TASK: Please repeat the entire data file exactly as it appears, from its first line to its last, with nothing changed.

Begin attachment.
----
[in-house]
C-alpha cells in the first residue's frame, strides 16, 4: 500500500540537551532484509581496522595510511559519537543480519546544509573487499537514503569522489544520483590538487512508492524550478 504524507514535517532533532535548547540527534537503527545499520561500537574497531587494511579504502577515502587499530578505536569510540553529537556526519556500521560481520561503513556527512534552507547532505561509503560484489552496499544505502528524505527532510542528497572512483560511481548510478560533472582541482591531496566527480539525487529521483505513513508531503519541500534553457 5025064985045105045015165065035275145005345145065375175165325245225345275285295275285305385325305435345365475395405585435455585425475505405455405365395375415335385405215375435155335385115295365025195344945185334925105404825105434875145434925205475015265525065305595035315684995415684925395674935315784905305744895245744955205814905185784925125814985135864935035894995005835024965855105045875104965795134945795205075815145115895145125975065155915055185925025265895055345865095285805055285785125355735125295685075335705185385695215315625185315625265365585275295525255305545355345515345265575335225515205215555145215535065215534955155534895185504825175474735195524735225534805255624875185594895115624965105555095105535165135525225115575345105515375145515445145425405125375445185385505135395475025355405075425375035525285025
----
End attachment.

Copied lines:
[in-house]
C-alpha cells in the first residue's frame, strides 16, 4: 500500500540537551532484509581496522595510511559519537543480519546544509573487499537514503569522489544520483590538487512508492524550478 504524507514535517532533532535548547540527534537503527545499520561500537574497531587494511579504502577515502587499530578505536569510540553529537556526519556500521560481520561503513556527512534552507547532505561509503560484489552496499544505502528524505527532510542528497572512483560511481548510478560533472582541482591531496566527480539525487529521483505513513508531503519541500534553457 5025064985045105045015165065035275145005345145065375175165325245225345275285295275285305385325305435345365475395405585435455585425475505405455405365395375415335385405215375435155335385115295365025195344945185334925105404825105434875145434925205475015265525065305595035315684995415684925395674935315784905305744895245744955205814905185784925125814985135864935035894995005835024965855105045875104965795134945795205075815145115895145125975065155915055185925025265895055345865095285805055285785125355735125295685075335705185385695215315625185315625265365585275295525255305545355345515345265575335225515205215555145215535065215534955155534895185504825175474735195524735225534805255624875185594895115624965105555095105535165135525225115575345105515375145515445145425405125375445185385505135395475025355405075425375035525285025